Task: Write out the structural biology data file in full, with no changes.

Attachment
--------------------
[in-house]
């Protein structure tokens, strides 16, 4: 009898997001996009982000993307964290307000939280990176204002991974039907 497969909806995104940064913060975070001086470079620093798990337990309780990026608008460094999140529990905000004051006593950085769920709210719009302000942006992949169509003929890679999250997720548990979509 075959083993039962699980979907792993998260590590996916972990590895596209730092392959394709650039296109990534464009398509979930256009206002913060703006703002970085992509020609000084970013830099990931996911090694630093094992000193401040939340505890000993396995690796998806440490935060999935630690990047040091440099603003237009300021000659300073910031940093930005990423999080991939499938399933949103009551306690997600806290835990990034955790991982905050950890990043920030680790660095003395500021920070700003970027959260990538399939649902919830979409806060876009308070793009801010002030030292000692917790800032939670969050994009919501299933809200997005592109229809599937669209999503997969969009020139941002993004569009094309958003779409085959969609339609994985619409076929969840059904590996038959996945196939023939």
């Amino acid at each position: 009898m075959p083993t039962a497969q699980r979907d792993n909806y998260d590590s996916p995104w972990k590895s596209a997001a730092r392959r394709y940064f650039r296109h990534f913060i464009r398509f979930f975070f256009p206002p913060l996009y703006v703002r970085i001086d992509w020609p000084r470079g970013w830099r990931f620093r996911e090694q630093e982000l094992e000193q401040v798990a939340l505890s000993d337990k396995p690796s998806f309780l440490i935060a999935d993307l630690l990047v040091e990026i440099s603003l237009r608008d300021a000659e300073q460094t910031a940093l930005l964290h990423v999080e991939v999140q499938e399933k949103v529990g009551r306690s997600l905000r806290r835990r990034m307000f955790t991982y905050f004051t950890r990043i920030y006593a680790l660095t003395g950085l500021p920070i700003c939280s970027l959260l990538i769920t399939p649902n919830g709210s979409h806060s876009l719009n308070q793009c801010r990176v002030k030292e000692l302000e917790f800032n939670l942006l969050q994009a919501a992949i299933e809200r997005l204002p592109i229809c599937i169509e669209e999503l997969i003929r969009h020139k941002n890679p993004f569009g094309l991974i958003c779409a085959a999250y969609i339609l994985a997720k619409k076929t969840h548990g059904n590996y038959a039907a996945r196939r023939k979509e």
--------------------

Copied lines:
[in-house]
């Protein structure tokens, strides 16, 4: 009898997001996009982000993307964290307000939280990176204002991974039907 497969909806995104940064913060975070001086470079620093798990337990309780990026608008460094999140529990905000004051006593950085769920709210719009302000942006992949169509003929890679999250997720548990979509 075959083993039962699980979907792993998260590590996916972990590895596209730092392959394709650039296109990534464009398509979930256009206002913060703006703002970085992509020609000084970013830099990931996911090694630093094992000193401040939340505890000993396995690796998806440490935060999935630690990047040091440099603003237009300021000659300073910031940093930005990423999080991939499938399933949103009551306690997600806290835990990034955790991982905050950890990043920030680790660095003395500021920070700003970027959260990538399939649902919830979409806060876009308070793009801010002030030292000692917790800032939670969050994009919501299933809200997005592109229809599937669209999503997969969009020139941002993004569009094309958003779409085959969609339609994985619409076929969840059904590996038959996945196939023939």
């Amino acid at each position: 009898m075959p083993t039962a497969q699980r979907d792993n909806y998260d590590s996916p995104w972990k590895s596209a997001a730092r392959r394709y940064f650039r296109h990534f913060i464009r398509f979930f975070f256009p206002p913060l996009y703006v703002r970085i001086d992509w020609p000084r470079g970013w830099r990931f620093r996911e090694q630093e982000l094992e000193q401040v798990a939340l505890s000993d337990k396995p690796s998806f309780l440490i935060a999935d993307l630690l990047v040091e990026i440099s603003l237009r608008d300021a000659e300073q460094t910031a940093l930005l964290h990423v999080e991939v999140q499938e399933k949103v529990g009551r306690s997600l905000r806290r835990r990034m307000f955790t991982y905050f004051t950890r990043i920030y006593a680790l660095t003395g950085l500021p920070i700003c939280s970027l959260l990538i769920t399939p649902n919830g709210s979409h806060s876009l719009n308070q793009c801010r990176v002030k030292e000692l302000e917790f800032n939670l942006l969050q994009a919501a992949i299933e809200r997005l204002p592109i229809c599937i169509e669209e999503l997969i003929r969009h020139k941002n890679p993004f569009g094309l991974i958003c779409a085959a999250y969609i339609l994985a997720k619409k076929t969840h548990g059904n590996y038959a039907a996945r196939r023939k979509e």